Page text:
South Kitsap Reporter Chris Henry here:
I noticed a nicotine connection between two pieces of legislation, one proposed, one signed into law today.
President Barack Obama signed the State Children’s Health Insurance Program Reauthorization, calling it a “down-payment” on health care reform. The program, which provides health care to millions of low income children, was set to expire March 31. The new $32.8 billion package expands the program to include 4.1 million more children over four and a half years.
According to the press release we received, “Funding will come from an increase in the federal tobacco tax, which is expected to generate $31.3 billion in the next four years.”
On a related note, 160 volunteers with the American Cancer Society and American Heart Association, along with cancer survivors and family members visited Olympia today to advocate for Senate Bill 5626, which would increase the state cigarette tax by $1 a pack.
Among the group was Tessie Goheen of Bremerton. “We need to find ways to cut smoking and help prevent costly incurable disease without harming every day taxpayers,” said Tessie, a 20-year old who is currently undergoing treatment for breast cancer. “All of us are feeling the pinch of the bad economy, and this is all the more reason why we need to get creative about solving problems.”
Tessie, whose family has a rare genetic predisposition to cancer, has worked to start a cancer center in Kitsap County. She and other supporters of the bill hope to see the state avoid impending cuts to smoking prevention and cessation programs through the relatively “steady revenue stream” that would be provided by the tax.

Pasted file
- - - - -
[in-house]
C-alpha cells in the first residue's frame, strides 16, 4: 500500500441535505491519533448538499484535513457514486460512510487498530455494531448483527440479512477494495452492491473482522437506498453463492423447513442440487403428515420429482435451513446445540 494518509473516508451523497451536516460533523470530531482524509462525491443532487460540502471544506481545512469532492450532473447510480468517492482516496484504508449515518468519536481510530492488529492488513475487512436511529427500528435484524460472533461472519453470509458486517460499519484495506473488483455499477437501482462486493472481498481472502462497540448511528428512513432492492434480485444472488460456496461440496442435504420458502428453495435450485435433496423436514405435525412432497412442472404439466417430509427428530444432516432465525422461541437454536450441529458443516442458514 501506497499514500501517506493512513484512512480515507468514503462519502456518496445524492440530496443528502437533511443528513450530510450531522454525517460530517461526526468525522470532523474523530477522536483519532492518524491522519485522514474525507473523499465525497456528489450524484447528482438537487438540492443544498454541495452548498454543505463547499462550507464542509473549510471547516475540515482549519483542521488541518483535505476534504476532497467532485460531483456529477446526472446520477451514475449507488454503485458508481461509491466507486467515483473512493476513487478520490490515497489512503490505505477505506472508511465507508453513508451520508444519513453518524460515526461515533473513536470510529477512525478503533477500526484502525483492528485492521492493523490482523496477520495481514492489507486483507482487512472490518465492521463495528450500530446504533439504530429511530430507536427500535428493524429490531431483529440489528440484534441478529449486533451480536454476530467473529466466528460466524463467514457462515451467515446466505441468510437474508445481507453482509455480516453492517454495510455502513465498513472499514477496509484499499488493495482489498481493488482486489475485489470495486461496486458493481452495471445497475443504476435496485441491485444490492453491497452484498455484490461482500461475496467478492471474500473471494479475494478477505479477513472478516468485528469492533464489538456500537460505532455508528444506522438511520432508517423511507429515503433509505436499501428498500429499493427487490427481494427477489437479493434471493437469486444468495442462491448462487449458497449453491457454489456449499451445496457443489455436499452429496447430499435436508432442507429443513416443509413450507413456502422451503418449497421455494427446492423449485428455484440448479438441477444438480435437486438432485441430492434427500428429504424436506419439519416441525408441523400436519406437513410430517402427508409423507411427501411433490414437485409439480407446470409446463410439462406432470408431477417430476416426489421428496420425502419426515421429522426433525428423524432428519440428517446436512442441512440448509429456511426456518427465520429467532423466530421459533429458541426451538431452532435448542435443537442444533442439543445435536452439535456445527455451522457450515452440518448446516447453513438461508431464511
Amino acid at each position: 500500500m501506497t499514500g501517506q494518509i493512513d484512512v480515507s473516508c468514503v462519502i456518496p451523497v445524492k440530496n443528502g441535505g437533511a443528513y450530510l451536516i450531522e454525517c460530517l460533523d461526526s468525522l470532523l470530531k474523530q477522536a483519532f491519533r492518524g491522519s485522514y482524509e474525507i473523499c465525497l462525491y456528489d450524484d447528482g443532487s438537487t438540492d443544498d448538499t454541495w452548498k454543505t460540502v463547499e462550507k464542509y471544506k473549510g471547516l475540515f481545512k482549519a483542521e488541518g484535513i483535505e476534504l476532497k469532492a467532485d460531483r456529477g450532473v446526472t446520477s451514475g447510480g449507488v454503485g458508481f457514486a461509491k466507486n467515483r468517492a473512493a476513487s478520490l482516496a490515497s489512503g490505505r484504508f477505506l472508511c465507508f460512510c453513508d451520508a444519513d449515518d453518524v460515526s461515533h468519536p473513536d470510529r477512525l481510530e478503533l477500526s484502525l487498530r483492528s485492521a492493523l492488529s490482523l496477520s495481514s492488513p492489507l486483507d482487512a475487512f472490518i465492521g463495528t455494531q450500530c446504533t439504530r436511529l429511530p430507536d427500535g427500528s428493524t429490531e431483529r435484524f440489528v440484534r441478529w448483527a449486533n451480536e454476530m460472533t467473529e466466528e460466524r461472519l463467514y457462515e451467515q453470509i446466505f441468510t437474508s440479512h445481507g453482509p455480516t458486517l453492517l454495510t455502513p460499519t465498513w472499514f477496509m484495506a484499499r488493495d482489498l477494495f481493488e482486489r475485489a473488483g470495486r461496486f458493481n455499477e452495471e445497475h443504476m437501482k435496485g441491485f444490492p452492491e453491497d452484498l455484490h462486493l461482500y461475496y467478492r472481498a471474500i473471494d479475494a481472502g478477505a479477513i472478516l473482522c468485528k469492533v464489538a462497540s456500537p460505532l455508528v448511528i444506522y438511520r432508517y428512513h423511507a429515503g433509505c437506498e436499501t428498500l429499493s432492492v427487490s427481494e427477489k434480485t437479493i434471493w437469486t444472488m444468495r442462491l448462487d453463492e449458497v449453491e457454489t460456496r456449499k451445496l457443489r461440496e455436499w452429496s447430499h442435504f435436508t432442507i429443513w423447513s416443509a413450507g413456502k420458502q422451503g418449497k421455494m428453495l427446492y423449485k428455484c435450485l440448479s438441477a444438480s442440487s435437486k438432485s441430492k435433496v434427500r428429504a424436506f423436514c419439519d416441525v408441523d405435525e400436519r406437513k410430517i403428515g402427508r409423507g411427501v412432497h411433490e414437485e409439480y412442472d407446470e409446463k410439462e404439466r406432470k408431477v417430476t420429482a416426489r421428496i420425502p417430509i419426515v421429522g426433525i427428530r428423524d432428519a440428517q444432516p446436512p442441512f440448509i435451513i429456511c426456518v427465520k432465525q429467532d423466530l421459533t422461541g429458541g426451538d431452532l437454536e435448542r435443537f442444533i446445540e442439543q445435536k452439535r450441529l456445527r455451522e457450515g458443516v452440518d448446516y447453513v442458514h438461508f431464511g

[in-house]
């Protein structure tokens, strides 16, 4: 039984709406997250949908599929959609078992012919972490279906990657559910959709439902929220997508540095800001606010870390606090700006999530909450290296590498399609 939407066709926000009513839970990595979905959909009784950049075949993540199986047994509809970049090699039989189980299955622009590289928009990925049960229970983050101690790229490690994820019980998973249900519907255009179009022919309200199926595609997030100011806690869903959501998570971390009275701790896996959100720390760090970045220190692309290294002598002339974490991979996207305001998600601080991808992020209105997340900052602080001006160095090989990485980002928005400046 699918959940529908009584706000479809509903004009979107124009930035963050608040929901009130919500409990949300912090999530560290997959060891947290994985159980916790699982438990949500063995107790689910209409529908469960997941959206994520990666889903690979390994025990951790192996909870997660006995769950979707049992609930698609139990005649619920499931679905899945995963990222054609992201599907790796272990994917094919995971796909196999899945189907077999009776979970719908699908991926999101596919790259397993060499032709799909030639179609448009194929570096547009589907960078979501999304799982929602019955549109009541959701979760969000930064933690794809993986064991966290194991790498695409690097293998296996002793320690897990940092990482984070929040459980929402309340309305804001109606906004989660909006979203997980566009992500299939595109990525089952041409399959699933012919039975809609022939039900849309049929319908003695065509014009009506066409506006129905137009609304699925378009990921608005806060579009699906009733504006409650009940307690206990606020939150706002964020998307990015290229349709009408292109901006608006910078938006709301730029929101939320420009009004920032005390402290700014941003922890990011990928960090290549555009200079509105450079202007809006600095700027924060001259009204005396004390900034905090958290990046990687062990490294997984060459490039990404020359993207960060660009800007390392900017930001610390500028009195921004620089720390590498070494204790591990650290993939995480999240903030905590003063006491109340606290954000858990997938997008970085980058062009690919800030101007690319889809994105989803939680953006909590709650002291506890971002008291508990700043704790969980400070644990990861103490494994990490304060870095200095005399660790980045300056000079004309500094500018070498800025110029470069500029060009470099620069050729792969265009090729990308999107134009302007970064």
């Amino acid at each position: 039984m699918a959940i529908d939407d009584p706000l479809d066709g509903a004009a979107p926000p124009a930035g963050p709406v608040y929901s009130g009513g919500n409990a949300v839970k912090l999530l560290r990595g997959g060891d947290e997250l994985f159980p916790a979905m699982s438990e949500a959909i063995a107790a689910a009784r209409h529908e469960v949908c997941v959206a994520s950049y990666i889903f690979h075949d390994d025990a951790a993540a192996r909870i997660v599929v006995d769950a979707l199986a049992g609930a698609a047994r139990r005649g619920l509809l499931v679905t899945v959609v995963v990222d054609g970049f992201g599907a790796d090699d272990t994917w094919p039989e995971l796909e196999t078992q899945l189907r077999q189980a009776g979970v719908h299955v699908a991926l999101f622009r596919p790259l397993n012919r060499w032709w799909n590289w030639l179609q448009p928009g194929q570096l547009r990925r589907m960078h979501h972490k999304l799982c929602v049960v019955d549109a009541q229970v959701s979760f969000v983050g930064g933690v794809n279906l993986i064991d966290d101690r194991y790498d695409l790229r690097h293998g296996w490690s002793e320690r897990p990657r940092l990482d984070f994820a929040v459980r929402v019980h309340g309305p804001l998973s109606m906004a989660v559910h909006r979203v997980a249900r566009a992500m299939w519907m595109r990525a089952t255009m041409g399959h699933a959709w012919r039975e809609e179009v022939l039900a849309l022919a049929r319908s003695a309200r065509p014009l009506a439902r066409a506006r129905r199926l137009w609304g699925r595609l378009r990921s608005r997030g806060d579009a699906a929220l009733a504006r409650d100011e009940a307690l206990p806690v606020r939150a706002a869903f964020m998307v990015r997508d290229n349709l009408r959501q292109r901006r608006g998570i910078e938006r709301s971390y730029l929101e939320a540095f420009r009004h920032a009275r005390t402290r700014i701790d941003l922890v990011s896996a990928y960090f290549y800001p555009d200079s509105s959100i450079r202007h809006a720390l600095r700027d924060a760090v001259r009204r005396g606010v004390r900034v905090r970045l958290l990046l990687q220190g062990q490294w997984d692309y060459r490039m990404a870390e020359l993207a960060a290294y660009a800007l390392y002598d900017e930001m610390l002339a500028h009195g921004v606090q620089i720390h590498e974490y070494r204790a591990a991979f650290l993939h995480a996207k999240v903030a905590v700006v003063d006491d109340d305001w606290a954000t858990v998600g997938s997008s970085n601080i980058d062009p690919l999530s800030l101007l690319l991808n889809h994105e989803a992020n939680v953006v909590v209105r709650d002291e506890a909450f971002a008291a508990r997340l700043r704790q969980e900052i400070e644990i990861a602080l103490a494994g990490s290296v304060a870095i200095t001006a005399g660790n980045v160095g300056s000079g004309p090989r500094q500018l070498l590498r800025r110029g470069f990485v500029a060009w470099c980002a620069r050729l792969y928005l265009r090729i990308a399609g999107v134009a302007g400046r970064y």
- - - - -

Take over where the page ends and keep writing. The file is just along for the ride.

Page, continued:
I understand the concept of a “sin tax” is at once to discourage a detrimental behavior and to see some good come out of the inability or unwillingness of many to let it go. It’s the “stick” half of the carrot-and- combined with the lemonade out of lemons thing.
As for the effectiveness of the stick, I’m sure it’s been suggested elsewhere that, when it comes to addiction, price points don’t hold a lot of sway. I’m thinking if you want to apply the stick where it counts, let’s tax the tobacco companies for the privilege of adding chemicals to cigarettes that increase the addictiveness of their products.
I think everyone can agree that health care for children, smoking prevention and smoking cessation are noble goals. But does anyone else find it just a little ironic that the funding, as proposed in both pieces of legislation, absolutely relies on a certain percentage of the population continuing to smoke?
If you’re a smoker, how much would a pack of cigarettes have to cost to get you to quit?